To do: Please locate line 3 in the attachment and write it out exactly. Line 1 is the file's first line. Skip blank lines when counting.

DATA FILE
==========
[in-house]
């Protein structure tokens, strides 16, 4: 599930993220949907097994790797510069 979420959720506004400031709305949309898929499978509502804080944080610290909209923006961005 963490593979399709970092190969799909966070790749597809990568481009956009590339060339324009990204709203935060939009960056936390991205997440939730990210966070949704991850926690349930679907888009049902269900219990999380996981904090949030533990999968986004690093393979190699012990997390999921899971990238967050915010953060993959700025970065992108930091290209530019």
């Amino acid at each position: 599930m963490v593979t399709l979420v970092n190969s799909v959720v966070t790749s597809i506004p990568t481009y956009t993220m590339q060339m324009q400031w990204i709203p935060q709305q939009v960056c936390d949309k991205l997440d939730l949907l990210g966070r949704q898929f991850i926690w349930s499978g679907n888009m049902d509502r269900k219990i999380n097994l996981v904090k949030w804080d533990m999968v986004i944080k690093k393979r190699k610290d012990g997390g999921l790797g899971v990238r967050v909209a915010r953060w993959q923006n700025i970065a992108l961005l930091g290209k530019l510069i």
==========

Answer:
């Amino acid at each position: 599930m963490v593979t399709l979420v970092n190969s799909v959720v966070t790749s597809i506004p990568t481009y956009t993220m590339q060339m324009q400031w990204i709203p935060q709305q939009v960056c936390d949309k991205l997440d939730l949907l990210g966070r949704q898929f991850i926690w349930s499978g679907n888009m049902d509502r269900k219990i999380n097994l996981v904090k949030w804080d533990m999968v986004i944080k690093k393979r190699k610290d012990g997390g999921l790797g899971v990238r967050v909209a915010r953060w993959q923006n700025i970065a992108l961005l930091g290209k530019l510069i």